The roots of the Don Siegelman prosecution can be traced to the Iran-Contra scandal and the assassination of a federal judge in the 1980s, according to a new report from a Washington, D.C.-based investigative journalist.
The Siegelman case also has connections to a lawsuit styled Avirgan v. Hull, which was dismissed in curious fashion--an action that might have been a forerunner to the rampant judicial corruption we see today, especially in the Deep South.
Siegelman trial judge Mark Fuller long has been involved in efforts to cover up massive CIA drug- and gun-smuggling operations that are tied, in part, to Iran-Contra, according to the Wayne Madsen Report (WMR). Fuller also has been involved in a cover up involving the 1989 mail-bomb assassination of federal judge Robert S. Vance in Birmingham.
How did Fuller become connected to such nefarious activities? His hometown of Enterprise, Alabama, is home to a prime airfield that has been used in the smuggling operations, Madsen reports.
Where does Siegelman fit into this picture, and how did he become the target of a bogus prosecution that was driven by the Bush family and their affiliates? Siegelman was our state's attorney general from 1987 to 1991, and WMR reports that he became aware of Fuller's ties to Doss Aviation and the use of south Alabama airfields for suspicious flights to Central and South America. To make Siegelman even more of a target, he and Robert Vance had once been law partners--and Siegelman considered Vance to be one of his primary mentors.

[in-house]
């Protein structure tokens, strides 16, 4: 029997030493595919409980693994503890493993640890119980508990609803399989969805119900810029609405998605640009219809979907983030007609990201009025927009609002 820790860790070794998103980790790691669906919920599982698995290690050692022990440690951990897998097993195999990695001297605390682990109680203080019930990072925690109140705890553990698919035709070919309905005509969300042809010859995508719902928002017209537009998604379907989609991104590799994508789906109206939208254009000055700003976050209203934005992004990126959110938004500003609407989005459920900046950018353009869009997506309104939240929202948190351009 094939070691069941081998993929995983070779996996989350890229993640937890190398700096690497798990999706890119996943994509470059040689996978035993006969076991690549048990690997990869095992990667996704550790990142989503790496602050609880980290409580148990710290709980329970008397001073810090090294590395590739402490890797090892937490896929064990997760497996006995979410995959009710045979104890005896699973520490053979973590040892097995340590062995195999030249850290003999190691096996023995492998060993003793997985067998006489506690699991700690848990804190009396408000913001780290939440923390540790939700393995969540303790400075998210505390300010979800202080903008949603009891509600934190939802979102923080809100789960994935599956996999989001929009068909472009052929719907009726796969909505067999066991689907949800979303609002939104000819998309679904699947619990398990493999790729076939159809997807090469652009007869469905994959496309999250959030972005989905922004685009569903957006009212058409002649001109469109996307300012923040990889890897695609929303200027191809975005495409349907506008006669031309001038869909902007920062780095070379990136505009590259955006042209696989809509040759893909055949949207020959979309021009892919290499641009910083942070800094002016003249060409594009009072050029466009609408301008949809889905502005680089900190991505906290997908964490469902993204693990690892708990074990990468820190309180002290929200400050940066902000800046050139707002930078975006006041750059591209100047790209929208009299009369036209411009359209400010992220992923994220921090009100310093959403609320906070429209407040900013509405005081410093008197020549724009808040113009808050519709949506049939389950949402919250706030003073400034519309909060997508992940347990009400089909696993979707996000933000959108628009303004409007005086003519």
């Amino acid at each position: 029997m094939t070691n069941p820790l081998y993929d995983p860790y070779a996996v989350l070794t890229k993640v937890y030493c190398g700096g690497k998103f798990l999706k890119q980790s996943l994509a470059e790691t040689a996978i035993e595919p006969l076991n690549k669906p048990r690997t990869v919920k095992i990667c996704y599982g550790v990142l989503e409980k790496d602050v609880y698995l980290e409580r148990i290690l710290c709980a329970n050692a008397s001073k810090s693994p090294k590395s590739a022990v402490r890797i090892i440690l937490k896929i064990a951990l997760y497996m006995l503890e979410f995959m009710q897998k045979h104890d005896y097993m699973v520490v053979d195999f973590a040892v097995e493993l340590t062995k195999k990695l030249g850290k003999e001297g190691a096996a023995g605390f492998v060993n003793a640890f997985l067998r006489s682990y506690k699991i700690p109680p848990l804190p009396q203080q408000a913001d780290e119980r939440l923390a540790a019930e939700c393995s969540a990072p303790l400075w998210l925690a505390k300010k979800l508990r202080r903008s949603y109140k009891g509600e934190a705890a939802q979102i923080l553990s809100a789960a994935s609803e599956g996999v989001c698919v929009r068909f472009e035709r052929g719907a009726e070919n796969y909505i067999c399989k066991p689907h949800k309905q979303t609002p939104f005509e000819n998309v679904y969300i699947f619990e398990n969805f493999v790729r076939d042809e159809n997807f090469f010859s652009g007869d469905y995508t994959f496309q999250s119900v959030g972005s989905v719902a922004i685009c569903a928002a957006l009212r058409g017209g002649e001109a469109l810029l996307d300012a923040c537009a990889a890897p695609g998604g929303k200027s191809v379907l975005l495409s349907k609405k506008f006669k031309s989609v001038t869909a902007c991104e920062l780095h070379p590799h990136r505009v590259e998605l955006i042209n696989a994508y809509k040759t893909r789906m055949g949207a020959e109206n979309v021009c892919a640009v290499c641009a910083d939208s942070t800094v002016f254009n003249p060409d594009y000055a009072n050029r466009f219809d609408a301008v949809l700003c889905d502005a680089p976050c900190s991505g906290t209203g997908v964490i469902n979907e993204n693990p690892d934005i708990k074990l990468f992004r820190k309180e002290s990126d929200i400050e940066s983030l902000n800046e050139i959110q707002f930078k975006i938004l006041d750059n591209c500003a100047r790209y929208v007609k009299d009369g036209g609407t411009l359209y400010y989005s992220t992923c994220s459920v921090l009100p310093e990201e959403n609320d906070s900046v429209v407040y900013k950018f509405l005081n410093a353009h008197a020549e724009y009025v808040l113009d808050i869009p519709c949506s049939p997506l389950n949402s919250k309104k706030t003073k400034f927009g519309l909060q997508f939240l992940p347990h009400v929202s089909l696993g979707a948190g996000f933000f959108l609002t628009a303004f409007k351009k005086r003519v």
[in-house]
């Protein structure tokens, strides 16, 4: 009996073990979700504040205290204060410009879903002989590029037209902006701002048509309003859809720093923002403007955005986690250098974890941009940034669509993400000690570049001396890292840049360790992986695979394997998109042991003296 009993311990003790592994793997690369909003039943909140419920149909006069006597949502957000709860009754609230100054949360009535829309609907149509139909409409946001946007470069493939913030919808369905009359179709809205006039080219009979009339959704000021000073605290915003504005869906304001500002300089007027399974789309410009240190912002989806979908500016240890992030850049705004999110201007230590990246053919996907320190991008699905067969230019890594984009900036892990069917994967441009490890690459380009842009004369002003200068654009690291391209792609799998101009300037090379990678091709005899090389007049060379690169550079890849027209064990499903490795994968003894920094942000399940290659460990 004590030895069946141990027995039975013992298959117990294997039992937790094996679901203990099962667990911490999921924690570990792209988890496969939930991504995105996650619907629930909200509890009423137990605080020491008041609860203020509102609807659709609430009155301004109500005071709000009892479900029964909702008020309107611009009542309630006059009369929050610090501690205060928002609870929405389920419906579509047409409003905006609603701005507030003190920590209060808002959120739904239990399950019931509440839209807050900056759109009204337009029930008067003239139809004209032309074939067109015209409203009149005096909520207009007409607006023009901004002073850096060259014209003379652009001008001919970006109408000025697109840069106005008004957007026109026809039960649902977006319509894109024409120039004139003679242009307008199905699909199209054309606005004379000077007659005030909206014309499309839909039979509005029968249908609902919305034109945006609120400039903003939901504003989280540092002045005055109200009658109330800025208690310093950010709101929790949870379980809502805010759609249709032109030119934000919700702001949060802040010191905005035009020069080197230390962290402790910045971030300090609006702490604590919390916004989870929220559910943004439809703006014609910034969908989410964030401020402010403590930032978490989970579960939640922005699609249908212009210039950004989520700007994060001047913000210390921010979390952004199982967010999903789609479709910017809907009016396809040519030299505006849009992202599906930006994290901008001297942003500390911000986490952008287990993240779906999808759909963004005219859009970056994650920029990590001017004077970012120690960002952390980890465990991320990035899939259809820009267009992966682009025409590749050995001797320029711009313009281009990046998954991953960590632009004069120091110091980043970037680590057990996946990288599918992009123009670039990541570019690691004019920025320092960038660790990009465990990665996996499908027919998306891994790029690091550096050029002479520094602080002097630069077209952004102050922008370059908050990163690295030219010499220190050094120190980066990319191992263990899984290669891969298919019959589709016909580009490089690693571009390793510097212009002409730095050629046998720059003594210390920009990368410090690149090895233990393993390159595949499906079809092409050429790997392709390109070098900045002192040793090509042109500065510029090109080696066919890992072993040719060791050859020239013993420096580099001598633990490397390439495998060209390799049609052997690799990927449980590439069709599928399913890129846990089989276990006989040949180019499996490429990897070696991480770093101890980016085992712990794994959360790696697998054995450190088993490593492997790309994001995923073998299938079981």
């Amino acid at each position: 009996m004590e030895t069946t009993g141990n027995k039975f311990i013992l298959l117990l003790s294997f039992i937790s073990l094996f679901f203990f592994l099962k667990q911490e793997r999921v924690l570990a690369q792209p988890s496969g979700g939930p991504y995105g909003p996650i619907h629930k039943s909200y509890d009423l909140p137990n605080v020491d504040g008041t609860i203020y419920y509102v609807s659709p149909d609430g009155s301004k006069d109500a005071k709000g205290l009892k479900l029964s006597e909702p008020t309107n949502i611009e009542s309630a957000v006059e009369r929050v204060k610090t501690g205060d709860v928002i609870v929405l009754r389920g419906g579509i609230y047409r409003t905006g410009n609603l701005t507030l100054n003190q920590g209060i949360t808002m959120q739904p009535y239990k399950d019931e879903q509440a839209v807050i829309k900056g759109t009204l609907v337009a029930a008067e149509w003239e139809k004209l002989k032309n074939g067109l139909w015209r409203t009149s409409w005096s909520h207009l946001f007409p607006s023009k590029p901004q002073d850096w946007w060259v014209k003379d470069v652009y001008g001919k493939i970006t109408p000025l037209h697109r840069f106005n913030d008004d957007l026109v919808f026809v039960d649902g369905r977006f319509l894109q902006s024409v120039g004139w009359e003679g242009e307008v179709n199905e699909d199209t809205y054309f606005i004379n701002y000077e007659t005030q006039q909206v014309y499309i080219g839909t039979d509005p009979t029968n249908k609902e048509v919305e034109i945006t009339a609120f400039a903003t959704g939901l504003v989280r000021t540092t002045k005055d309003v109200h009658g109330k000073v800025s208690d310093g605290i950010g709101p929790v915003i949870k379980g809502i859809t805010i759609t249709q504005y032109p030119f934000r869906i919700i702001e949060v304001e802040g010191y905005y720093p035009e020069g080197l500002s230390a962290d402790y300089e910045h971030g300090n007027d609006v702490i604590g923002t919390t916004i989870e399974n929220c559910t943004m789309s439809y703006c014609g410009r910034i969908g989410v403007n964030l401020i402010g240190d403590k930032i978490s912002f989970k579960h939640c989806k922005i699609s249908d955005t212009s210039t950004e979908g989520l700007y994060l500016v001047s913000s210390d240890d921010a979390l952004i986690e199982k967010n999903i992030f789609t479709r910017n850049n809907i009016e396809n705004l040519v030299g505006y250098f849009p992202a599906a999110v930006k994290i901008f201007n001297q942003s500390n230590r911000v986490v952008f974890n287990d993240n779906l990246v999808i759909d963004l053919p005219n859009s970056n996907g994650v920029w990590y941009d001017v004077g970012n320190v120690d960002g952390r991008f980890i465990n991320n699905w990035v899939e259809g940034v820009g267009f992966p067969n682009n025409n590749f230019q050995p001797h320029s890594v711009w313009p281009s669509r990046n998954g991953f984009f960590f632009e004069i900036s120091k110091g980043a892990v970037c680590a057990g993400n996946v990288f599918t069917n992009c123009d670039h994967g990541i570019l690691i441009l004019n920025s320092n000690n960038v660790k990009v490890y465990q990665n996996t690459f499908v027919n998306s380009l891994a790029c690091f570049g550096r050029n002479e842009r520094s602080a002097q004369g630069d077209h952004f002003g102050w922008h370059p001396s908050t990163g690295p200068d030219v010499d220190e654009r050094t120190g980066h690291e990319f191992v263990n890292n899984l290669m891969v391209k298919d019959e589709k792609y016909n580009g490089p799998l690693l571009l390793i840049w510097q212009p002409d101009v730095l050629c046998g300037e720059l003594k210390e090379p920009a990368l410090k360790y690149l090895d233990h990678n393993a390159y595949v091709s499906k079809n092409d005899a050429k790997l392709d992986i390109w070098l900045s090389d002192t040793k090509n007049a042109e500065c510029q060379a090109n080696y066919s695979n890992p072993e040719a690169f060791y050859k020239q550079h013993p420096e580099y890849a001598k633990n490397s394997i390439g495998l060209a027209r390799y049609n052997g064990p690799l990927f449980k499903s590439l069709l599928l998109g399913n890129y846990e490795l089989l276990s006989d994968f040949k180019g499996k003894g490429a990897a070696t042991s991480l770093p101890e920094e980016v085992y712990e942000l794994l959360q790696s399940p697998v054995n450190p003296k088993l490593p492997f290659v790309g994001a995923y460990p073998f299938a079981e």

Fuller recently resentenced Siegelman to five years and nine months in federal prison, with a curious reporting date of September 11, 2012. Even more curious, WMR reports, is a statement Fuller made at the resentencing hearing: (WMR is a subscription site, and a link is not available to the content; we have received permission to run excerpts from the piece.)
After Siegelman said he accepted the decision of the court and respected the system, Fuller made a shocking and revealing statement that underscored his own criminal past--and desire for revenge against Siegelman, Alabama’s attorney general two decades ago before he became a one-term governor from 1999 to 2003.
"You came from the highest legal office in the state of Alabama,” Fuller told Siegelman Aug. 3, “and it has taken you 21 years to understand that, and I find that difficult.”
This column reveals for the first time the meaning behind Fuller’s comment, which stems, according to WMR sources, from the Fuller family’s involvement in the notorious Iran-Contra arms and dope-smuggling scandal of the late 1980s.